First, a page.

“Selfie”, “twerking” and “hashtag” top 2014 Lake Superior State University List of Banished Words.
LSSU collected suggestions from members of the public for its 39th annual list of words that should be banned.
It recommends the words be “banished from the Queen’s English” because of misuse, overuse or just being useless.
Last year it tried to ban expressions including “double down”, “bucket list” and “YOLO” (You Only Live Once).
For LSSU’s 2014 list, “selfie” received the most nominations.
Selfie, twerking and hashtag top 2014 Lake Superior State University List of Banished Words
The term, which refers to a self-portrait photo, was named word of the year by Oxford Dictionaries only last month.
“Twerk” (a dance move) similarly attracts LSSU’s opprobrium, even though it was also shortlisted by Oxford Dictionaries.
The college’s vocabulists also lamented the rise of “hashtag” and “Twittersphere”, terms from social media that have seeped into everyday speech.
Combination words using variations of -mageddon or -pocalypse, such as “snowpocalypse” or “budgetmageddon”, also ended up on the forbidden list.
It is not clear whether the LSSU’s roster will be a game-changer (an expression LSSU tried to ban in 2009).
Last year’s banned words remain stubbornly resilient in usage. And many of the terms banned in recent years, recorded on the complete list, such as “angst”, “24/7”, “no-brainer” and “spoiler alert”, continue to flourish.
Facebook announced they would be borrowing a page from Twitter’s manual and introducing hashtags (#) onto its site.
According to The Week, no specific date has been announced for the introduction, but soon Facebook users who click on a word preceded by a hashtag will bring up all Facebook posts tagged with that hashtag.
Hashtags have become an important marker for Twitter. In the past week they were instrumental during the papal conclave and even signalling the Catholic Church’s newest leader #PopeFrancis.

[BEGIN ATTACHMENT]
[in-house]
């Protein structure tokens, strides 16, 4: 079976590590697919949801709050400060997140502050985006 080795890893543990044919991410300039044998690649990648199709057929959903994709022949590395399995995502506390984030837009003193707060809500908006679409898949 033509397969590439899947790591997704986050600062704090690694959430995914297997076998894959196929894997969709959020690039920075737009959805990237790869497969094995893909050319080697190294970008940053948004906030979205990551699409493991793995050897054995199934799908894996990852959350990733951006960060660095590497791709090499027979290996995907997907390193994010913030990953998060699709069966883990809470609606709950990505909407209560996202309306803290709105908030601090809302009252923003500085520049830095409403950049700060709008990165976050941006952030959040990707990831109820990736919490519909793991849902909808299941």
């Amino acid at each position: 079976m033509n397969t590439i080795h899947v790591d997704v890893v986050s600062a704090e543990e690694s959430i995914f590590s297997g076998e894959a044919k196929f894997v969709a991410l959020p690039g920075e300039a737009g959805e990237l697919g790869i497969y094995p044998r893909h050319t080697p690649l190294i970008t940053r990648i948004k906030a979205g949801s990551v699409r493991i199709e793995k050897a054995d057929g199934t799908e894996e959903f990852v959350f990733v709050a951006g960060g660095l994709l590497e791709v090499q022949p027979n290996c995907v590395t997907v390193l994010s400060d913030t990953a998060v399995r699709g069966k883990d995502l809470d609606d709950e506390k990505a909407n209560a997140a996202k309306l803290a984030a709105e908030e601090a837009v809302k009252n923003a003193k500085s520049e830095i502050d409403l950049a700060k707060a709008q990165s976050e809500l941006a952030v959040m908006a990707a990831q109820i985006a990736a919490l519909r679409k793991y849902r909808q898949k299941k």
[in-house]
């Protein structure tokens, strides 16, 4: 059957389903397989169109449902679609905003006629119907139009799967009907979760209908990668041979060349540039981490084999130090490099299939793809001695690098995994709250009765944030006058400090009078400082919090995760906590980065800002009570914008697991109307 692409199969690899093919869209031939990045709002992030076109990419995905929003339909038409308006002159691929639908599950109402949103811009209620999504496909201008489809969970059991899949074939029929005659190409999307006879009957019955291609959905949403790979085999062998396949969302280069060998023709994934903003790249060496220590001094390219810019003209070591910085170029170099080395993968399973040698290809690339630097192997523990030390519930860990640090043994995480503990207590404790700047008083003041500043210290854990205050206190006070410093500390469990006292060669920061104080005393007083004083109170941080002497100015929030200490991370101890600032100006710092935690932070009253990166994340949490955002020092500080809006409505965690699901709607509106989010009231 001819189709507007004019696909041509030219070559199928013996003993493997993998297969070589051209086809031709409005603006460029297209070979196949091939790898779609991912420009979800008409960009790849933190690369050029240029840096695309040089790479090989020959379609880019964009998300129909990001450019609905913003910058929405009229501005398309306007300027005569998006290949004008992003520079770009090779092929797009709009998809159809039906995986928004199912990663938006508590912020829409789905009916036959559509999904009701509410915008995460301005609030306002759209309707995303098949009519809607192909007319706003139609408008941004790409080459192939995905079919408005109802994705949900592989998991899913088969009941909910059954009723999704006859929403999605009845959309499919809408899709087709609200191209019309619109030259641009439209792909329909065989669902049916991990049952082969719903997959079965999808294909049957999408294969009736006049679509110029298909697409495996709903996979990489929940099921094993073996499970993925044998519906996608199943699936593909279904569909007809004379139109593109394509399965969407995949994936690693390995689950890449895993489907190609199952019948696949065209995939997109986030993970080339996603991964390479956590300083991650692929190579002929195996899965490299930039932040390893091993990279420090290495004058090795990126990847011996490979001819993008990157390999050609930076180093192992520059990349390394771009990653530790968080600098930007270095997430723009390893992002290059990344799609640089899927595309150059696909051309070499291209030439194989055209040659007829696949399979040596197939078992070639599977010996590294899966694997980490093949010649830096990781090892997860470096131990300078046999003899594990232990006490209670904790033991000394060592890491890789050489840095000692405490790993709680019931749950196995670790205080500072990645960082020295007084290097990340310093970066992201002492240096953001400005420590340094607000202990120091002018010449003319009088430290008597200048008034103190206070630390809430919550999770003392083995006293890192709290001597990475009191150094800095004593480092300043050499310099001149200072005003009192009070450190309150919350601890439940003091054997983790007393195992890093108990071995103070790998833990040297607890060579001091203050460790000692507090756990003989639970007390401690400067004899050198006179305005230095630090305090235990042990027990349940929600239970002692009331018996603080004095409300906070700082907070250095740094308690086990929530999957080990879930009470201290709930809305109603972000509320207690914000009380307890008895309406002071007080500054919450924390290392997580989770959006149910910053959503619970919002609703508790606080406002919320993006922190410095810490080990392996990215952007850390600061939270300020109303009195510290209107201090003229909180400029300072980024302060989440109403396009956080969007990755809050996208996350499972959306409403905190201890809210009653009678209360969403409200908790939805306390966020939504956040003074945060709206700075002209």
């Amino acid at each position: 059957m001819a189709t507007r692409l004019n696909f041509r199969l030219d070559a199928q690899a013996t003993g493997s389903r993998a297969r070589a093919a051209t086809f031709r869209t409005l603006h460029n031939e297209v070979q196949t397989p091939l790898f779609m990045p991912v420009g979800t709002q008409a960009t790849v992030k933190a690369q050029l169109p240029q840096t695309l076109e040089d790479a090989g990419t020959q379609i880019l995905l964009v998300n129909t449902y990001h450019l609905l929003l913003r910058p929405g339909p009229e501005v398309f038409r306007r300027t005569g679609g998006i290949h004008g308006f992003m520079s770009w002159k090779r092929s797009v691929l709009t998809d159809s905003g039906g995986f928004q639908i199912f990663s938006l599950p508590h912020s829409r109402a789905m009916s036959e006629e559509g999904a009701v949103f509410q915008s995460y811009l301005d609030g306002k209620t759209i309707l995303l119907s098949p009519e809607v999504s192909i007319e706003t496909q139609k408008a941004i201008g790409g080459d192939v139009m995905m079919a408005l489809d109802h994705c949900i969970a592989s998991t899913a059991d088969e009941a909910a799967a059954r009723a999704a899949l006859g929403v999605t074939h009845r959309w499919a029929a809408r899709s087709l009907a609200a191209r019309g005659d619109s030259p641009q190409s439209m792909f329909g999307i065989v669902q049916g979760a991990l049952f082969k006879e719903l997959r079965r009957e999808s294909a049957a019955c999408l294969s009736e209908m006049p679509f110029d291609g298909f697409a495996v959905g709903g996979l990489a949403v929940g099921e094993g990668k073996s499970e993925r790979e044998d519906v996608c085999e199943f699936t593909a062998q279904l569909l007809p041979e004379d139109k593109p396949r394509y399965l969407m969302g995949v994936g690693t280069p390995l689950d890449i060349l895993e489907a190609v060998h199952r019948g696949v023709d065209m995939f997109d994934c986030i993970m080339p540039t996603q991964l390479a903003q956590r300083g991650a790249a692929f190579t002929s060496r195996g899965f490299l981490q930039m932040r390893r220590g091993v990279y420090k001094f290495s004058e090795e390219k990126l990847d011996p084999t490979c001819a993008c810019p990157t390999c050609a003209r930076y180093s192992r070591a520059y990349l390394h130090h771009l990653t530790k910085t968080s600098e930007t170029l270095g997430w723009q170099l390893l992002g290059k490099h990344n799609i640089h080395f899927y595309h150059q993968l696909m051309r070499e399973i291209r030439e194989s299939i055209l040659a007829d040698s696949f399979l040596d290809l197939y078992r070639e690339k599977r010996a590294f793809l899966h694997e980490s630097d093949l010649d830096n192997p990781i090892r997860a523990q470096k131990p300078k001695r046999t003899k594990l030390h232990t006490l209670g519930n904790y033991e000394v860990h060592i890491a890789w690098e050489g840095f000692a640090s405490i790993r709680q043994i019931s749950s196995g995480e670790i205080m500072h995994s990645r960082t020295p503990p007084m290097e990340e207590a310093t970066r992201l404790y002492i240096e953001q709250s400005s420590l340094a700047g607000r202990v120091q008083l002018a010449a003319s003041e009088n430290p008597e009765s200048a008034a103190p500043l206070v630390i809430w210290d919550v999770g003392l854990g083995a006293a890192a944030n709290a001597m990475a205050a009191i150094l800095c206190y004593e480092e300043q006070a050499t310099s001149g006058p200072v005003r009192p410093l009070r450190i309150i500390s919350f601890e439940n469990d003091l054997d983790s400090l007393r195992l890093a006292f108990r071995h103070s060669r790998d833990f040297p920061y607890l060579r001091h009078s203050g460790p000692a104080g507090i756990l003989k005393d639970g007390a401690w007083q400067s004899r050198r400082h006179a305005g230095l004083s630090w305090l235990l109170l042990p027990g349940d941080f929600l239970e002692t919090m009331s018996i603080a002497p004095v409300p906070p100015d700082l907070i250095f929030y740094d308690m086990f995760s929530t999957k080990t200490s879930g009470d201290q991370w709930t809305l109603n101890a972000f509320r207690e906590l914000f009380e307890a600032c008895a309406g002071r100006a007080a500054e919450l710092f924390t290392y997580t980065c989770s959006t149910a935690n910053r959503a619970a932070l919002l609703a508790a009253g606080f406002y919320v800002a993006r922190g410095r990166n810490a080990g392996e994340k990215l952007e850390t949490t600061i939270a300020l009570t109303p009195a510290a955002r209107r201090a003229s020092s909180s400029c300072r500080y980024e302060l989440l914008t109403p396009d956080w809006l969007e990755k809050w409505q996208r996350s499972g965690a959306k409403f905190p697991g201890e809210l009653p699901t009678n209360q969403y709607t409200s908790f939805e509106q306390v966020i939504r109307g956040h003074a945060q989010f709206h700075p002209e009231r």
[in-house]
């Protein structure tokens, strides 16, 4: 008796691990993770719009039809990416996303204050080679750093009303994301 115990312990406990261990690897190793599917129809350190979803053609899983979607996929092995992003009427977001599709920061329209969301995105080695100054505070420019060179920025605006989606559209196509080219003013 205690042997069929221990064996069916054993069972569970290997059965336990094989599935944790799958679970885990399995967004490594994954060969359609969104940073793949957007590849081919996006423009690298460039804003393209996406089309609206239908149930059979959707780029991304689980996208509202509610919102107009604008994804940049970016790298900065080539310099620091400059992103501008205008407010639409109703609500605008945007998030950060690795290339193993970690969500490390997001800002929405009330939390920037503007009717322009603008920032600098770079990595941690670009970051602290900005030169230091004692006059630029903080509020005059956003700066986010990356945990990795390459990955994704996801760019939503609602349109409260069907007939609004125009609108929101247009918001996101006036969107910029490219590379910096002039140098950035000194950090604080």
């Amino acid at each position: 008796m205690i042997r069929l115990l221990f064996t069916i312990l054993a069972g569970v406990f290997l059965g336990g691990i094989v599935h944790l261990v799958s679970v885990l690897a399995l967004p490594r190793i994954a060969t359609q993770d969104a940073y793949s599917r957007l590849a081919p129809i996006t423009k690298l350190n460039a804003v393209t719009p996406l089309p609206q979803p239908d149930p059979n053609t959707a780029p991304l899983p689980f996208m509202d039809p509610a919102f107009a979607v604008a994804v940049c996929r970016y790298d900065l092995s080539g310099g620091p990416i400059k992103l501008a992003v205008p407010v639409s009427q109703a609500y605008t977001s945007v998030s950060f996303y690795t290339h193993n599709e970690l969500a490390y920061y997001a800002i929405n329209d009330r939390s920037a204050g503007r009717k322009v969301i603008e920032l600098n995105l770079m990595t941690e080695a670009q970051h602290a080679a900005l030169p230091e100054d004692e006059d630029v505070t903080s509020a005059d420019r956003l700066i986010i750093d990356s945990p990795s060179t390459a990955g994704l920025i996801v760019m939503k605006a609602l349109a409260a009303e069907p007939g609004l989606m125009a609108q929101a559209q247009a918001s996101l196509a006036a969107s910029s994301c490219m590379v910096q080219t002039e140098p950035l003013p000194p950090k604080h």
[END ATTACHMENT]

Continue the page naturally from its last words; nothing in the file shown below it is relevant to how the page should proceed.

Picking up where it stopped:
But there’s also a monetary angle towards the hashtag. Films, television shows, and even recording artists often use promoted hashtags on Twitter’s main page.
The Washington Post reports that “Twitter is expected to make about half a billion dollars in advertising revenue this year, according to eMarketer. Facebook generated $4.3 billion last year from advertising”.
This is not the first time that Facebook has looked to Twitter to re-boot its image.
When Facebook launched its subscriber list it certainly seemed to be moving towards a Twitter-specific demographic.
Facebook announced they would be borrowing a page from Twitter’s manual and introducing hashtags onto its site
Similarly, acquiring Instagram last year also showed Facebook was interested in poaching some of Twitter’s camera-ready users who regularly post photos of epic dinners or cute cats.Especially with its mostly-panned redesign, this copycat move is just further proof for critics that Facebook has “jumped the shark”.
The edginess Facebook faced way back when The Social Network movie was still in theaters has seemed to erode in recent months.
Teenagers, in particular, seem vulnerable towards abandoning the social media platform because it’s simply too toxic or even dangerous.
Internet trolling, a relative small staple of Twitter, has become a major factor for teenage bullying on Facebook.
But the numbers for Facebook don’t lie. In October of 2012 the site passed its one billionth user, meaning one of every seven people has a Facebook page.
No timetable has been announced for hashtags on Facebook.